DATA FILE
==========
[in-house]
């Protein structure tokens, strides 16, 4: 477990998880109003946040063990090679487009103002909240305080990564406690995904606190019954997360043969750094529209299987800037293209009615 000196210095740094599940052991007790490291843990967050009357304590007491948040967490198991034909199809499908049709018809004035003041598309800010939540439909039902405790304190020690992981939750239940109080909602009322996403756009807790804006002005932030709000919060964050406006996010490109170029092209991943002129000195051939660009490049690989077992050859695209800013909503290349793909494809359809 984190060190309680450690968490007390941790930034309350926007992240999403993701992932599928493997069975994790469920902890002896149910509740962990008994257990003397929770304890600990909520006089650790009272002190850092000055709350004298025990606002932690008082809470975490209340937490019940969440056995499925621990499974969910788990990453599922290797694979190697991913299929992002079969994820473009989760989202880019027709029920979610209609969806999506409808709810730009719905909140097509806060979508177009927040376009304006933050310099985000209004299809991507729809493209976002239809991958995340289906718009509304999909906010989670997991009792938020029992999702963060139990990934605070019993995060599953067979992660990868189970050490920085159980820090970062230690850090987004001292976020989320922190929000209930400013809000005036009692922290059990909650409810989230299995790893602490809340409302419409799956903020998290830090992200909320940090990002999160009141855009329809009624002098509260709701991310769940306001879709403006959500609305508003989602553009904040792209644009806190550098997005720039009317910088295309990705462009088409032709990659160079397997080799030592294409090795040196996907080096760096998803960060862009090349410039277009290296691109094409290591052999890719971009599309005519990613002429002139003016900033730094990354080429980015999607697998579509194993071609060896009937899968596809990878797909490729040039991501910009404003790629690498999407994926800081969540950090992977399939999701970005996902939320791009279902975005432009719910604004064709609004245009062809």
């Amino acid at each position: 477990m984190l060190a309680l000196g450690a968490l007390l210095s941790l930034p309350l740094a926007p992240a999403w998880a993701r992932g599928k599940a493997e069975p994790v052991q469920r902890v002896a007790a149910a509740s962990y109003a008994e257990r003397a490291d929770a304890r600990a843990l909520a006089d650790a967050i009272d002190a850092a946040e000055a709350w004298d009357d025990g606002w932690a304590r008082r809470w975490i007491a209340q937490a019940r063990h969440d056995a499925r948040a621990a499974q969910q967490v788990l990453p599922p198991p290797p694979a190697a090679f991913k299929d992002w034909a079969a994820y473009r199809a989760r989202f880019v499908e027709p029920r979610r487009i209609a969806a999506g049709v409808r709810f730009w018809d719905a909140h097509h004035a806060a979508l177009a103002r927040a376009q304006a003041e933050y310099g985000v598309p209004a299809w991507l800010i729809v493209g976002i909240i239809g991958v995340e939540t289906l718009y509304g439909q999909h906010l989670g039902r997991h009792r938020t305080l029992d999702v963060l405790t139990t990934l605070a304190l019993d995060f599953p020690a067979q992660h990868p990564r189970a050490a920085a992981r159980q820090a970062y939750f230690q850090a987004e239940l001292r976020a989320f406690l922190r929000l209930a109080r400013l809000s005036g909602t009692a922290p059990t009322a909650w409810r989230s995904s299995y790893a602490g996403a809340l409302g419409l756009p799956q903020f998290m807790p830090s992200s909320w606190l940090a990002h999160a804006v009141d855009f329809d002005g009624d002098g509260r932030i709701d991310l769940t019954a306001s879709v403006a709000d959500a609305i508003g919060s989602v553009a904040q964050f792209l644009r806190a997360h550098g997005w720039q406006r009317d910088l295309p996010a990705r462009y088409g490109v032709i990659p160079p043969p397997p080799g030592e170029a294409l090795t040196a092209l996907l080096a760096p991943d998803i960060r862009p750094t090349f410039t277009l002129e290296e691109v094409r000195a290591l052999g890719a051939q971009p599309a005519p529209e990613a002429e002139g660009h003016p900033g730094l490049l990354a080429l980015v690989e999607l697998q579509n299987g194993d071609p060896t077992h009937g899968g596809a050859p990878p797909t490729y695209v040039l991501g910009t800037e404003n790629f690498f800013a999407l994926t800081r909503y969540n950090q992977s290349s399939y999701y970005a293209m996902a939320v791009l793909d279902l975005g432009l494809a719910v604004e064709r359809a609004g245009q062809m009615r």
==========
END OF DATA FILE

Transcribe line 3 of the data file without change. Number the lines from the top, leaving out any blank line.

């Amino acid at each position: 477990m984190l060190a309680l000196g450690a968490l007390l210095s941790l930034p309350l740094a926007p992240a999403w998880a993701r992932g599928k599940a493997e069975p994790v052991q469920r902890v002896a007790a149910a509740s962990y109003a008994e257990r003397a490291d929770a304890r600990a843990l909520a006089d650790a967050i009272d002190a850092a946040e000055a709350w004298d009357d025990g606002w932690a304590r008082r809470w975490i007491a209340q937490a019940r063990h969440d056995a499925r948040a621990a499974q969910q967490v788990l990453p599922p198991p290797p694979a190697a090679f991913k299929d992002w034909a079969a994820y473009r199809a989760r989202f880019v499908e027709p029920r979610r487009i209609a969806a999506g049709v409808r709810f730009w018809d719905a909140h097509h004035a806060a979508l177009a103002r927040a376009q304006a003041e933050y310099g985000v598309p209004a299809w991507l800010i729809v493209g976002i909240i239809g991958v995340e939540t289906l718009y509304g439909q999909h906010l989670g039902r997991h009792r938020t305080l029992d999702v963060l405790t139990t990934l605070a304190l019993d995060f599953p020690a067979q992660h990868p990564r189970a050490a920085a992981r159980q820090a970062y939750f230690q850090a987004e239940l001292r976020a989320f406690l922190r929000l209930a109080r400013l809000s005036g909602t009692a922290p059990t009322a909650w409810r989230s995904s299995y790893a602490g996403a809340l409302g419409l756009p799956q903020f998290m807790p830090s992200s909320w606190l940090a990002h999160a804006v009141d855009f329809d002005g009624d002098g509260r932030i709701d991310l769940t019954a306001s879709v403006a709000d959500a609305i508003g919060s989602v553009a904040q964050f792209l644009r806190a997360h550098g997005w720039q406006r009317d910088l295309p996010a990705r462009y088409g490109v032709i990659p160079p043969p397997p080799g030592e170029a294409l090795t040196a092209l996907l080096a760096p991943d998803i960060r862009p750094t090349f410039t277009l002129e290296e691109v094409r000195a290591l052999g890719a051939q971009p599309a005519p529209e990613a002429e002139g660009h003016p900033g730094l490049l990354a080429l980015v690989e999607l697998q579509n299987g194993d071609p060896t077992h009937g899968g596809a050859p990878p797909t490729y695209v040039l991501g910009t800037e404003n790629f690498f800013a999407l994926t800081r909503y969540n950090q992977s290349s399939y999701y970005a293209m996902a939320v791009l793909d279902l975005g432009l494809a719910v604004e064709r359809a609004g245009q062809m009615r």